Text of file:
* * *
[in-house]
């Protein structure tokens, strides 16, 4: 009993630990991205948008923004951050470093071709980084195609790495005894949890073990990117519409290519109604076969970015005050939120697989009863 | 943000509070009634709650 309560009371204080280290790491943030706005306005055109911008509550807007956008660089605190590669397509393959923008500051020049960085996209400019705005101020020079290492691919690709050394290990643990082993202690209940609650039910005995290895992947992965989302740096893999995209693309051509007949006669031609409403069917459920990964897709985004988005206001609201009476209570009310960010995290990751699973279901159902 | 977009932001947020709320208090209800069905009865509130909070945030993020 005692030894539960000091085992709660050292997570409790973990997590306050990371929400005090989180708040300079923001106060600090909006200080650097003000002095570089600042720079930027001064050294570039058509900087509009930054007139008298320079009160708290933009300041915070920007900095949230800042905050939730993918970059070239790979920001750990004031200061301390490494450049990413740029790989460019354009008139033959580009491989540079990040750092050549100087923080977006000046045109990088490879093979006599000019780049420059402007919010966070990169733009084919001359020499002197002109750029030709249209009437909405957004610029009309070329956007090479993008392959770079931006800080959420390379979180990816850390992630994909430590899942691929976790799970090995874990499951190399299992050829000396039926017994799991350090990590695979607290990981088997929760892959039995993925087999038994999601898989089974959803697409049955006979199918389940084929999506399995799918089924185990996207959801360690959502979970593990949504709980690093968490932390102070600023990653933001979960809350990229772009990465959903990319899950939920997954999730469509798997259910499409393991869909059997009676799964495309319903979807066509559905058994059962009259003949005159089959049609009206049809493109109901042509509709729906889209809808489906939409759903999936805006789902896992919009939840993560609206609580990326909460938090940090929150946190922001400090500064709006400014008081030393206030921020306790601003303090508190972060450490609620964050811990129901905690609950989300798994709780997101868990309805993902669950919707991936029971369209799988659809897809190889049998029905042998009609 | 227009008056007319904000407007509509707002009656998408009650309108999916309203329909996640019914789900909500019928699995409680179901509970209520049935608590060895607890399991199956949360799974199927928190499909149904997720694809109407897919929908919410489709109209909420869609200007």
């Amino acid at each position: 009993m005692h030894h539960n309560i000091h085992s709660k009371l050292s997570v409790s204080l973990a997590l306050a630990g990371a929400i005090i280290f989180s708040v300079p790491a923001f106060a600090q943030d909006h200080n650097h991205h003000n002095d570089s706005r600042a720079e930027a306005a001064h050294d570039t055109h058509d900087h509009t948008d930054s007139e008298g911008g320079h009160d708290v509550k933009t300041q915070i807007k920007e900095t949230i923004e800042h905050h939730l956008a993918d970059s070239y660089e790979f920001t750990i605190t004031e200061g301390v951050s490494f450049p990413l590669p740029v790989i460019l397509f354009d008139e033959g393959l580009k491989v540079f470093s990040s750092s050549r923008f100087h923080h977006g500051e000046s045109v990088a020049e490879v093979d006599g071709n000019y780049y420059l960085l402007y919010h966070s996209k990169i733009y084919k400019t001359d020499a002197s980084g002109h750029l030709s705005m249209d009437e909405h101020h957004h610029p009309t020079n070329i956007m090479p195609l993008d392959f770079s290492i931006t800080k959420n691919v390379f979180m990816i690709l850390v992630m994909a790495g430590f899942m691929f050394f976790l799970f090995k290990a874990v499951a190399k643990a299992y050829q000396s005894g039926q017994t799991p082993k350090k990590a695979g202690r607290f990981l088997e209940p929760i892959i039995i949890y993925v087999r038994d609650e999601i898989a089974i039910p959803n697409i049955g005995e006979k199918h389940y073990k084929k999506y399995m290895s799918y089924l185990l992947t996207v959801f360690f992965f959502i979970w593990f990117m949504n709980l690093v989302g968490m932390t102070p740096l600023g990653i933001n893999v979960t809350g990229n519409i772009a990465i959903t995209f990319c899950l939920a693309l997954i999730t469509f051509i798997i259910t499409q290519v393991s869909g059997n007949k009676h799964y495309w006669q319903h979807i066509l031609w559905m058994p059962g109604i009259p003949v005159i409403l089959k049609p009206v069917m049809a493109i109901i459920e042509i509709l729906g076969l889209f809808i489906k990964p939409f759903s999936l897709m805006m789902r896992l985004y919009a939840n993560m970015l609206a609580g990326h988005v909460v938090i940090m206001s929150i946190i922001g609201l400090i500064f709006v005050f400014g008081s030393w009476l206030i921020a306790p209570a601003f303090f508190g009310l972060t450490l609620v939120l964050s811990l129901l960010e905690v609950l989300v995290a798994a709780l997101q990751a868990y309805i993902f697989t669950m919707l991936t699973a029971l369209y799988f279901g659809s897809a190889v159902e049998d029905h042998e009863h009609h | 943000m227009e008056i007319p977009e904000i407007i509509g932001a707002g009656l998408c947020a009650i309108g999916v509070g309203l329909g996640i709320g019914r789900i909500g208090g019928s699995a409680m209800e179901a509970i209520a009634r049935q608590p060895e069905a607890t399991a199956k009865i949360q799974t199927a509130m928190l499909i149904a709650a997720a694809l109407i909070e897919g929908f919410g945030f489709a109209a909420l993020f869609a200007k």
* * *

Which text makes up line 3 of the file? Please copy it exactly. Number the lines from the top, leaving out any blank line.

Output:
């Amino acid at each position: 009993m005692h030894h539960n309560i000091h085992s709660k009371l050292s997570v409790s204080l973990a997590l306050a630990g990371a929400i005090i280290f989180s708040v300079p790491a923001f106060a600090q943030d909006h200080n650097h991205h003000n002095d570089s706005r600042a720079e930027a306005a001064h050294d570039t055109h058509d900087h509009t948008d930054s007139e008298g911008g320079h009160d708290v509550k933009t300041q915070i807007k920007e900095t949230i923004e800042h905050h939730l956008a993918d970059s070239y660089e790979f920001t750990i605190t004031e200061g301390v951050s490494f450049p990413l590669p740029v790989i460019l397509f354009d008139e033959g393959l580009k491989v540079f470093s990040s750092s050549r923008f100087h923080h977006g500051e000046s045109v990088a020049e490879v093979d006599g071709n000019y780049y420059l960085l402007y919010h966070s996209k990169i733009y084919k400019t001359d020499a002197s980084g002109h750029l030709s705005m249209d009437e909405h101020h957004h610029p009309t020079n070329i956007m090479p195609l993008d392959f770079s290492i931006t800080k959420n691919v390379f979180m990816i690709l850390v992630m994909a790495g430590f899942m691929f050394f976790l799970f090995k290990a874990v499951a190399k643990a299992y050829q000396s005894g039926q017994t799991p082993k350090k990590a695979g202690r607290f990981l088997e209940p929760i892959i039995i949890y993925v087999r038994d609650e999601i898989a089974i039910p959803n697409i049955g005995e006979k199918h389940y073990k084929k999506y399995m290895s799918y089924l185990l992947t996207v959801f360690f992965f959502i979970w593990f990117m949504n709980l690093v989302g968490m932390t102070p740096l600023g990653i933001n893999v979960t809350g990229n519409i772009a990465i959903t995209f990319c899950l939920a693309l997954i999730t469509f051509i798997i259910t499409q290519v393991s869909g059997n007949k009676h799964y495309w006669q319903h979807i066509l031609w559905m058994p059962g109604i009259p003949v005159i409403l089959k049609p009206v069917m049809a493109i109901i459920e042509i509709l729906g076969l889209f809808i489906k990964p939409f759903s999936l897709m805006m789902r896992l985004y919009a939840n993560m970015l609206a609580g990326h988005v909460v938090i940090m206001s929150i946190i922001g609201l400090i500064f709006v005050f400014g008081s030393w009476l206030i921020a306790p209570a601003f303090f508190g009310l972060t450490l609620v939120l964050s811990l129901l960010e905690v609950l989300v995290a798994a709780l997101q990751a868990y309805i993902f697989t669950m919707l991936t699973a029971l369209y799988f279901g659809s897809a190889v159902e049998d029905h042998e009863h009609h | 943000m227009e008056i007319p977009e904000i407007i509509g932001a707002g009656l998408c947020a009650i309108g999916v509070g309203l329909g996640i709320g019914r789900i909500g208090g019928s699995a409680m209800e179901a509970i209520a009634r049935q608590p060895e069905a607890t399991a199956k009865i949360q799974t199927a509130m928190l499909i149904a709650a997720a694809l109407i909070e897919g929908f919410g945030f489709a109209a909420l993020f869609a200007k």